BNR: That seems to me an extraordinary insight, and a very useful way of thinking about it for writers. That in that effort to distill and capture the idea, the language itself is going to give you all of this extra meaning.
HJ: One standard that I held myself to was that I was going to write a book, and it was going to say everything important that I wanted somebody to know about plants, whether they were taking my class, or in college, or on the street, or whatever, and I was going to not use one word that they had to look up. I was going to come to them and use their words. I held myself to that standard. So when I ran up against a scientific word, I forced myself to choose the best commonly invoked term, and then shape it as precisely I could with accessible adjectives and things like that, and then let go.
BNR: It’s astonishing how well you succeeded at that. In talking about how trees make energy you write: “The plant pigment chlorophyll is a large molecule, and within the bowl of its spoon-shaped structure sits one single precious magnesium atom. The amount of magnesium needed for enough chlorophyll to fuel 35 pounds of leaves is equivalent to the amount of magnesium found in 14 one-a-day vitamins, and it must ultimately dissolve out of bedrock, which is a geologically slow process.” Was it natural for you to talk about the bowl of chlorophyll’s spoon-shaped structure, or was that a kind of image you had to work to craft?
HJ: I use a lot of allusions to feminine objects, to objects associated with female labor: “spoon” of course, and then the one that people often touch on is “a leaf is a platter of pigment strung with vascular lace,” which is dishes and lace.
BNR: Did you want to work against the kind of gender prejudices that are in a lot of scientific writing?
HJ: It was not a conscious thing. The first work that I did with my hands was in my father’s lab, but it was also with my mother in the garden and in the kitchen, so those were the objects of my early toolkit. I naturally gravitate toward them. I’ve also always let myself do that, use the objects of my life. But it does create this nice juxtaposition of these very female images with these scientific concepts, which I really like and I think makes me a special voice in the end.
BNR: My favorite adjective in that sentence [with the phrase] “the one single precious magnesium atom” is “precious.” That’s a word that lights up that whole sentence for me.
HJ: The magnesium is associated with feeding — that’s what the plant is doing, trying to feed itself. So there’s this nourishing, maternal thing at work. When I’m saying something like that, I’m trying to poke your subconscious into coming along for the ride. I’ve invoked these symbols that you associate with nourishment, and then I’m going to talk about how the tree nourishes itself. That’s a type of learning that’s really effective. You’ve got to try to engage people both on a conscious level and a subconscious level, otherwise they’ll wander. I also talk a lot about the five senses, how things taste, how they smell, what plants sound like, etcetera.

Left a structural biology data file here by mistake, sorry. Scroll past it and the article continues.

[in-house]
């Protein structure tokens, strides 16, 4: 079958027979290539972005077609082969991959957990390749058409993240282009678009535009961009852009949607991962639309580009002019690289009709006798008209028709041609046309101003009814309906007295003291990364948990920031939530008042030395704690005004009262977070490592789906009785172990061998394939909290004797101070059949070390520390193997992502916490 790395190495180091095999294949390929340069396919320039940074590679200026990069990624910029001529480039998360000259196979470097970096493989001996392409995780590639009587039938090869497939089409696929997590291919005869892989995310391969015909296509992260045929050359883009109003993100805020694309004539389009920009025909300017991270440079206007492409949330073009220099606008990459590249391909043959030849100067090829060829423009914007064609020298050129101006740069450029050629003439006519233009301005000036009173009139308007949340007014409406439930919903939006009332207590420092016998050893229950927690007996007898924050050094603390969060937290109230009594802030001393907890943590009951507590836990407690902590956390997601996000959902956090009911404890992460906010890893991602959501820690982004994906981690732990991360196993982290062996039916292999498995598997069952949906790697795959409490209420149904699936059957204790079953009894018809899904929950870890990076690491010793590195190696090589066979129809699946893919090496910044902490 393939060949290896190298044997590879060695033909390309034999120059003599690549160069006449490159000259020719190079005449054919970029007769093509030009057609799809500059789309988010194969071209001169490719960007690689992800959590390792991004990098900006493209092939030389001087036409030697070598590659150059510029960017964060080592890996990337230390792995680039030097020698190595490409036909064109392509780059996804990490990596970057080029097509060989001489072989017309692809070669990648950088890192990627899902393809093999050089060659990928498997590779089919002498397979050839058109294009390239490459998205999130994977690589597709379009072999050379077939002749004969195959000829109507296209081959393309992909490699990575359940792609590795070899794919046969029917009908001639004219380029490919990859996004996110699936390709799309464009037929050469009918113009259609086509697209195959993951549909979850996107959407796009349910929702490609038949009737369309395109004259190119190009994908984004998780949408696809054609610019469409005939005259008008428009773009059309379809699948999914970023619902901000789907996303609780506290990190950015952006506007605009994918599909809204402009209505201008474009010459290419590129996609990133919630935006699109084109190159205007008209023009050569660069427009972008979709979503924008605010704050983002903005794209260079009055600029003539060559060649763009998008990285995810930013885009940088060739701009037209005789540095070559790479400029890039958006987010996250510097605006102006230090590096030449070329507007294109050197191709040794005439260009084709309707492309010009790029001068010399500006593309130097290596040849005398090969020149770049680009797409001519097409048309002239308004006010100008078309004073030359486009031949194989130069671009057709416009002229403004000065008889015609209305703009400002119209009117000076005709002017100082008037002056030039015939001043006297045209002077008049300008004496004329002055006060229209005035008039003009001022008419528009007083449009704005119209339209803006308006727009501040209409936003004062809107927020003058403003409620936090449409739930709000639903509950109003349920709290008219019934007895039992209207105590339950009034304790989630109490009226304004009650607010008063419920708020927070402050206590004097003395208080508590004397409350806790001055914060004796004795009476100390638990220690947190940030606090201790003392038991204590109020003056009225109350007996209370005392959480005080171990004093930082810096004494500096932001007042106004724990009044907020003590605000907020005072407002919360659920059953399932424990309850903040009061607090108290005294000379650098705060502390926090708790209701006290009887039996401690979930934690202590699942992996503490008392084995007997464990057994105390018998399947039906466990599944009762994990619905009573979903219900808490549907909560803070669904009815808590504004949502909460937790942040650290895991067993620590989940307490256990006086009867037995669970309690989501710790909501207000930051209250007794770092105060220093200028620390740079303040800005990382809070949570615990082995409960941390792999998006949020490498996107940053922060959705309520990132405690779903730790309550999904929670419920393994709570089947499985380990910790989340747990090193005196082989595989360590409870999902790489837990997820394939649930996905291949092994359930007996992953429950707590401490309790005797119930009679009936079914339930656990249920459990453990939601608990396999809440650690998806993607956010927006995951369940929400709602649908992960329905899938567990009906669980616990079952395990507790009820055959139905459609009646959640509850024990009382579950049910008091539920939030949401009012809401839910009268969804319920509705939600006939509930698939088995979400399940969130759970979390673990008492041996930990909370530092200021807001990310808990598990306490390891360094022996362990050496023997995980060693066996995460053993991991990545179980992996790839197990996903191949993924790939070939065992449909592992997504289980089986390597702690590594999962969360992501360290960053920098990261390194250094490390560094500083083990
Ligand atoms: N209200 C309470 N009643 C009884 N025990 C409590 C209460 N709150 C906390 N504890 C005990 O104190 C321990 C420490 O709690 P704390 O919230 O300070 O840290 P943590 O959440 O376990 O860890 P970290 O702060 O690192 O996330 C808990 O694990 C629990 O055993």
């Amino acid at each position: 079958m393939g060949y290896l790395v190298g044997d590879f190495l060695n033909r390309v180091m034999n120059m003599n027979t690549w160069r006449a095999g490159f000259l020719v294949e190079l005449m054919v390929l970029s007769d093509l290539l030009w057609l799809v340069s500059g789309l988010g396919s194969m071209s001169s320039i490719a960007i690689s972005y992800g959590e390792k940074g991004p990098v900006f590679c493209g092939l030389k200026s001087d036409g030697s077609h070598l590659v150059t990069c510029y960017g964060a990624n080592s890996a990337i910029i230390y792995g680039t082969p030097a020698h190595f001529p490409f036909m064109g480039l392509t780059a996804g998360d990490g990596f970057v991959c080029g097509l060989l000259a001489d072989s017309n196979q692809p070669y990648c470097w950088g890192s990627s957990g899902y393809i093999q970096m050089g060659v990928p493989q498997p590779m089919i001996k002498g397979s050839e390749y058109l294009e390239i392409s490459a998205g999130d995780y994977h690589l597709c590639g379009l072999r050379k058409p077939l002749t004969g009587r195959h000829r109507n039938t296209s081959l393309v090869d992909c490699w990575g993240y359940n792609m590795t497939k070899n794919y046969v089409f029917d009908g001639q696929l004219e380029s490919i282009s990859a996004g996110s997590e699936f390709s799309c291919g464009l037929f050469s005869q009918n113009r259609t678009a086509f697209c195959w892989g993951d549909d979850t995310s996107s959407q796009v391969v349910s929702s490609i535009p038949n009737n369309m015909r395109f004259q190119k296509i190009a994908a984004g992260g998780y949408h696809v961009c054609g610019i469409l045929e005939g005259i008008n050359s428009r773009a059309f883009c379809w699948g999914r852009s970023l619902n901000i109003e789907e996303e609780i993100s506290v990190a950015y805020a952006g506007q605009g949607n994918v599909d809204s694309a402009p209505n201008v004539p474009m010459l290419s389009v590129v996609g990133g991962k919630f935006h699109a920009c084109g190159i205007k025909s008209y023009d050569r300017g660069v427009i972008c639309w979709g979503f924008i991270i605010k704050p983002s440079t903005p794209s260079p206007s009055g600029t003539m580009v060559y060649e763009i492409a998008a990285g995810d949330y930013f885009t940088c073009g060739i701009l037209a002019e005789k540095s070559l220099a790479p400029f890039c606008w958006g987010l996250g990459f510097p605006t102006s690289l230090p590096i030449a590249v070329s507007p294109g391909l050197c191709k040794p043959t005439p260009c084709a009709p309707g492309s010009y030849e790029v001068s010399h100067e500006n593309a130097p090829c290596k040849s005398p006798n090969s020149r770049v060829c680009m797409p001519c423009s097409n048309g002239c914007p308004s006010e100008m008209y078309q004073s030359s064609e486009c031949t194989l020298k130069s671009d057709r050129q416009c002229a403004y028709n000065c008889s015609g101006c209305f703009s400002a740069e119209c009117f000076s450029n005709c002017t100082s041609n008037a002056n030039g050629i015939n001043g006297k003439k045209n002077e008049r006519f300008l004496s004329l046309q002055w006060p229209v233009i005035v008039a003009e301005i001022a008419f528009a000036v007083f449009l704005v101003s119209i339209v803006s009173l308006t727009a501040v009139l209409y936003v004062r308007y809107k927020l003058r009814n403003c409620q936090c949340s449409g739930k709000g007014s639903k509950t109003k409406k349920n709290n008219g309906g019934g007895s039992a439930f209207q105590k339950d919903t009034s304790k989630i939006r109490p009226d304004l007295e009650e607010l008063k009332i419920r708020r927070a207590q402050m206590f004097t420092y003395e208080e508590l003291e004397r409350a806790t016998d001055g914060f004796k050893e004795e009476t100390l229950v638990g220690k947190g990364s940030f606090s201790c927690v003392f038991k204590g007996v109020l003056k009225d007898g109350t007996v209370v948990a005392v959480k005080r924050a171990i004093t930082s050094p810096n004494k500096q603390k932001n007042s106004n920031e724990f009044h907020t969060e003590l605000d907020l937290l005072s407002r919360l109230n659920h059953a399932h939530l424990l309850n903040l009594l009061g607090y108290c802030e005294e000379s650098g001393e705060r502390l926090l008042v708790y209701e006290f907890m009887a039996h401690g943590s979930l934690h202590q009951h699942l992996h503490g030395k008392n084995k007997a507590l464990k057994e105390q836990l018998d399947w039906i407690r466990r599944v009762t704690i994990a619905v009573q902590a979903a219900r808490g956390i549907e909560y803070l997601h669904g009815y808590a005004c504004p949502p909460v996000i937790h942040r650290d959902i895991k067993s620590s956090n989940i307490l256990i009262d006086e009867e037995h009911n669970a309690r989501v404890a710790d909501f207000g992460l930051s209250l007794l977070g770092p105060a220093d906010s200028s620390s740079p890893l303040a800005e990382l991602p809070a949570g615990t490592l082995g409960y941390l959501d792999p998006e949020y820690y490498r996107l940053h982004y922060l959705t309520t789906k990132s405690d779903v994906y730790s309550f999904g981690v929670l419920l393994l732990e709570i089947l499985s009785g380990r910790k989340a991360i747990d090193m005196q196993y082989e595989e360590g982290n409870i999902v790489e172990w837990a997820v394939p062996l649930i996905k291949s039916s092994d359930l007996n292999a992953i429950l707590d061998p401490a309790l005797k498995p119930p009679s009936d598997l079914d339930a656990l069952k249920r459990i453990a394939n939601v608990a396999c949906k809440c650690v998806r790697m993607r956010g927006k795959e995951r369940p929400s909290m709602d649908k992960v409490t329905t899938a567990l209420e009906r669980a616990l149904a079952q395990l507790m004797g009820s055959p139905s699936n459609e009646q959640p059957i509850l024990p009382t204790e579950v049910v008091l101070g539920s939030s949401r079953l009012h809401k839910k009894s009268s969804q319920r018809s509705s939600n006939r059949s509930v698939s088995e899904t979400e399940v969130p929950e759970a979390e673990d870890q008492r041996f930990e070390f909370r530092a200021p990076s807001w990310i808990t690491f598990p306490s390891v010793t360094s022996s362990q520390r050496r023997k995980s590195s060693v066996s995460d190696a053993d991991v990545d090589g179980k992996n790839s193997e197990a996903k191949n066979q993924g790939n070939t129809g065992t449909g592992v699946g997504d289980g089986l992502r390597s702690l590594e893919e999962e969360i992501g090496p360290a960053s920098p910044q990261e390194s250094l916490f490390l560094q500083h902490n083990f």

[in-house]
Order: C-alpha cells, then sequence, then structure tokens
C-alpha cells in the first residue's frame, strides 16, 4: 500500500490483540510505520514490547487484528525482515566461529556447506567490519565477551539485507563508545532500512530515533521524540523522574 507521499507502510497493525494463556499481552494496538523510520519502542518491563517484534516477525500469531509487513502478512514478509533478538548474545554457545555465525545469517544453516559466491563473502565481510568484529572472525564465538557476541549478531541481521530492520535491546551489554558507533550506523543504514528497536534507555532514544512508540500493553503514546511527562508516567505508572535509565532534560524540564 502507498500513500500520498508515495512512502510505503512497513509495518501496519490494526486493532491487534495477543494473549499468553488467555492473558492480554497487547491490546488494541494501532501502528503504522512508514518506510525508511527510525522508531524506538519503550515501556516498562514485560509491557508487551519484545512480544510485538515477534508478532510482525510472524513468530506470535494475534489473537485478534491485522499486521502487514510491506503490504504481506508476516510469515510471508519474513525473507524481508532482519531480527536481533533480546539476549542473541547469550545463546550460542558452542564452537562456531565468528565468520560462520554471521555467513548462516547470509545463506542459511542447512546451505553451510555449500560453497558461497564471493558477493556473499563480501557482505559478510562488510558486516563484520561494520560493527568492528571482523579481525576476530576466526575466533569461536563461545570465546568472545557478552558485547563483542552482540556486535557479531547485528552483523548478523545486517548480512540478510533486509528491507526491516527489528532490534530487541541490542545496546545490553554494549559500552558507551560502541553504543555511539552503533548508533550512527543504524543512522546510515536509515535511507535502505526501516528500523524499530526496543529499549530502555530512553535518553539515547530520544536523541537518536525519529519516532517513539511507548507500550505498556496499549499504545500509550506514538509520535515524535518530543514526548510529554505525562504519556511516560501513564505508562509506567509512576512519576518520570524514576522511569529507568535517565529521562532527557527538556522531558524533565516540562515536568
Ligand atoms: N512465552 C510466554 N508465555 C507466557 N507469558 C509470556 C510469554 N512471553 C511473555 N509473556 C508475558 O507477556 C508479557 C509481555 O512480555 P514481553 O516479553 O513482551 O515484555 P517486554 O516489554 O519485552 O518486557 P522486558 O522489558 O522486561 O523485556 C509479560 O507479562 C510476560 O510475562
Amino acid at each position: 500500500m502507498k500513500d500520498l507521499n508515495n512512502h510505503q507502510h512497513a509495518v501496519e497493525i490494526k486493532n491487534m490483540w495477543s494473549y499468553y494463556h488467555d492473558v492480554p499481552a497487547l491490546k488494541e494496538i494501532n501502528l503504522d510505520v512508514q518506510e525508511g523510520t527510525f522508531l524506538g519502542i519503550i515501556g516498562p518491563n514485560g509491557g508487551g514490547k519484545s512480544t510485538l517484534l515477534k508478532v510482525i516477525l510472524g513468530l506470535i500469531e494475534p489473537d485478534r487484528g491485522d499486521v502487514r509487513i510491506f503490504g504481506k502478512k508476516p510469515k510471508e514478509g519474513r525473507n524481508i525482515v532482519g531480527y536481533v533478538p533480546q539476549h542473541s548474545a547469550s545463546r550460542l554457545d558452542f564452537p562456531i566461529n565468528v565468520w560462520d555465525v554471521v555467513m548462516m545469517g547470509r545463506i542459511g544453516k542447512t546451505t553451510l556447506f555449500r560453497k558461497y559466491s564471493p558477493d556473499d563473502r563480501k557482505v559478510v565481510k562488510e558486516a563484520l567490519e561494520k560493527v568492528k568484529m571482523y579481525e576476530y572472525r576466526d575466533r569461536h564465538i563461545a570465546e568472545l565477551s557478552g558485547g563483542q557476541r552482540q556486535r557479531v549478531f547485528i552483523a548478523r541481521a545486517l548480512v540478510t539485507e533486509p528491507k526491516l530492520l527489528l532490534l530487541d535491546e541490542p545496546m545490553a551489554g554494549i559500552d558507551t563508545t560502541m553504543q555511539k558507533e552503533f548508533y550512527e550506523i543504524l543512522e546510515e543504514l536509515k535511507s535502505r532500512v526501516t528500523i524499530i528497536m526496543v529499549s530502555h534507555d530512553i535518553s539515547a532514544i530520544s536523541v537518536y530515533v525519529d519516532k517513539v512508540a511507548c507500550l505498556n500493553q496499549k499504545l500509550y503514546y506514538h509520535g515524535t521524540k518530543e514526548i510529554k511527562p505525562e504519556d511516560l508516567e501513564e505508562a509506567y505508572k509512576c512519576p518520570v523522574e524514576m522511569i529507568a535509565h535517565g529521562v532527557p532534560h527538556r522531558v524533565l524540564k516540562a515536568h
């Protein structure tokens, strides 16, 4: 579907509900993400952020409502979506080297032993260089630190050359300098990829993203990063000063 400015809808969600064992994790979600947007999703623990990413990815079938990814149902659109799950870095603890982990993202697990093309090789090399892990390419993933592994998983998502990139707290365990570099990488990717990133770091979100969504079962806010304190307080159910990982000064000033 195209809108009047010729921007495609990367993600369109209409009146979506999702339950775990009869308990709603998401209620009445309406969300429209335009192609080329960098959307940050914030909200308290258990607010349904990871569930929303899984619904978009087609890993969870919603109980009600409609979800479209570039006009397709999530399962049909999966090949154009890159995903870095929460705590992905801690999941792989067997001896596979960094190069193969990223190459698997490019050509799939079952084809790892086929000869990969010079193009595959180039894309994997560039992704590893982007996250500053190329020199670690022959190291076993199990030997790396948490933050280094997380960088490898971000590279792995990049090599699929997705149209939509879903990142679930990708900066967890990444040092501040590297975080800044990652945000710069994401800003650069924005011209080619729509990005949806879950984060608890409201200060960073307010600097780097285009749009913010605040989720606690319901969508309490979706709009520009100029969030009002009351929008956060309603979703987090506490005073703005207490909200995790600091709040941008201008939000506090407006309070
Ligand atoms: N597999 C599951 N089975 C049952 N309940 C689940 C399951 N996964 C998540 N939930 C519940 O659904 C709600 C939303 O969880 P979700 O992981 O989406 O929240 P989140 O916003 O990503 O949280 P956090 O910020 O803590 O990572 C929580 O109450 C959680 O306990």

BNR: There’s a wonderful sort of bookshelf peeking out in different places in this book. In your first encounter with your long-term research partner, Bill, you’re reading a book about Jean Genet.
HJ: Yes. Those are all true stories. I didn’t invoke them for any literary purpose. It’s just what I happened to be doing at the time.
BNR: Were there particular books that were strong influences on you as this book came to be?
HJ: I was greatly influenced by Vanity Fair by William Makepeace Thackeray, because he’s got this fantastic heroine, Becky Sharp. I wrote an essay on her; it’s on my blog somewhere. I just love her.
I had read so much Victorian literature, and it was sort of constricting. There’s Dickens, who has these amazing characters, but the women are either too good or too bad, and they’re either young ingénues or these old-maid types, and there’s no real place in between. But when I got to Vanity Fair my mind just opened up. Things don’t end particularly well for Becky Sharp, but she doesn’t care. She just asks the question: “How do I get what I want within this very constrained power structure that is supposed to keep me from getting what I want?” She had this freewheeling approach. I thought: If I can be the Becky Sharp of scientific research, then we’ll see how far that goes.
BNR: With a year behind you since the book’s release, and having talked about it in these kinds of conversations with many other people, do you see it differently? Is it more of an artifact for you?